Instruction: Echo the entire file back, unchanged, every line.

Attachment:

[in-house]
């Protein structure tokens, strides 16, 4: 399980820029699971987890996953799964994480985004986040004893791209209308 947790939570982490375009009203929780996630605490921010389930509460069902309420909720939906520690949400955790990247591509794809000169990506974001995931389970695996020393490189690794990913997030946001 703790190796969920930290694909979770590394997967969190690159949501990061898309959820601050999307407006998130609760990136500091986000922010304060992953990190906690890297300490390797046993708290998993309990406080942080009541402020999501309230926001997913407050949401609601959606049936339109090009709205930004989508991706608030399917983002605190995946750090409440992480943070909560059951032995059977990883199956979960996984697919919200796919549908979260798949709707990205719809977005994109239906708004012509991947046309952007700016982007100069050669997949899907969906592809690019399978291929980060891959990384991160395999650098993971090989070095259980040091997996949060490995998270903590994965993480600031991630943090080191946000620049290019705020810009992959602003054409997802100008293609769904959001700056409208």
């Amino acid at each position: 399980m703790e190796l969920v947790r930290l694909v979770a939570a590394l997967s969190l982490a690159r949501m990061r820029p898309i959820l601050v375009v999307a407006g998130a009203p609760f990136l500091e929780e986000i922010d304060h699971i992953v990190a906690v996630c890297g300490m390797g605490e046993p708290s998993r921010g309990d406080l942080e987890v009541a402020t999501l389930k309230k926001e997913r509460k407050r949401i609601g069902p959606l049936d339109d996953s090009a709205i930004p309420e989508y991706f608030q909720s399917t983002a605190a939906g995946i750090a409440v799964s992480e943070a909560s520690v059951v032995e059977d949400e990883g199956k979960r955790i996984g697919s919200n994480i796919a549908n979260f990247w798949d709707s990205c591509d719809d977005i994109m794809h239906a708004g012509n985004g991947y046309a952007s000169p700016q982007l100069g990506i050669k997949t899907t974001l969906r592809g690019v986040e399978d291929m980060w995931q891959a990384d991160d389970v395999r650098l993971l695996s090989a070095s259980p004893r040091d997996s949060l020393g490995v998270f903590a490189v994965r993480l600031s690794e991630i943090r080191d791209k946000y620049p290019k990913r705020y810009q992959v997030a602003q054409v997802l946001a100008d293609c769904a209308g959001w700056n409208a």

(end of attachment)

[in-house]
């Protein structure tokens, strides 16, 4: 399980820029699971987890996953799964994480985004986040004893791209209308 947790939570982490375009009203929780996630605490921010389930509460069902309420909720939906520690949400955790990247591509794809000169990506974001995931389970695996020393490189690794990913997030946001 703790190796969920930290694909979770590394997967969190690159949501990061898309959820601050999307407006998130609760990136500091986000922010304060992953990190906690890297300490390797046993708290998993309990406080942080009541402020999501309230926001997913407050949401609601959606049936339109090009709205930004989508991706608030399917983002605190995946750090409440992480943070909560059951032995059977990883199956979960996984697919919200796919549908979260798949709707990205719809977005994109239906708004012509991947046309952007700016982007100069050669997949899907969906592809690019399978291929980060891959990384991160395999650098993971090989070095259980040091997996949060490995998270903590994965993480600031991630943090080191946000620049290019705020810009992959602003054409997802100008293609769904959001700056409208």
């Amino acid at each position: 399980m703790e190796l969920v947790r930290l694909v979770a939570a590394l997967s969190l982490a690159r949501m990061r820029p898309i959820l601050v375009v999307a407006g998130a009203p609760f990136l500091e929780e986000i922010d304060h699971i992953v990190a906690v996630c890297g300490m390797g605490e046993p708290s998993r921010g309990d406080l942080e987890v009541a402020t999501l389930k309230k926001e997913r509460k407050r949401i609601g069902p959606l049936d339109d996953s090009a709205i930004p309420e989508y991706f608030q909720s399917t983002a605190a939906g995946i750090a409440v799964s992480e943070a909560s520690v059951v032995e059977d949400e990883g199956k979960r955790i996984g697919s919200n994480i796919a549908n979260f990247w798949d709707s990205c591509d719809d977005i994109m794809h239906a708004g012509n985004g991947y046309a952007s000169p700016q982007l100069g990506i050669k997949t899907t974001l969906r592809g690019v986040e399978d291929m980060w995931q891959a990384d991160d389970v395999r650098l993971l695996s090989a070095s259980p004893r040091d997996s949060l020393g490995v998270f903590a490189v994965r993480l600031s690794e991630i943090r080191d791209k946000y620049p290019k990913r705020y810009q992959v997030a602003q054409v997802l946001a100008d293609c769904a209308g959001w700056n409208a």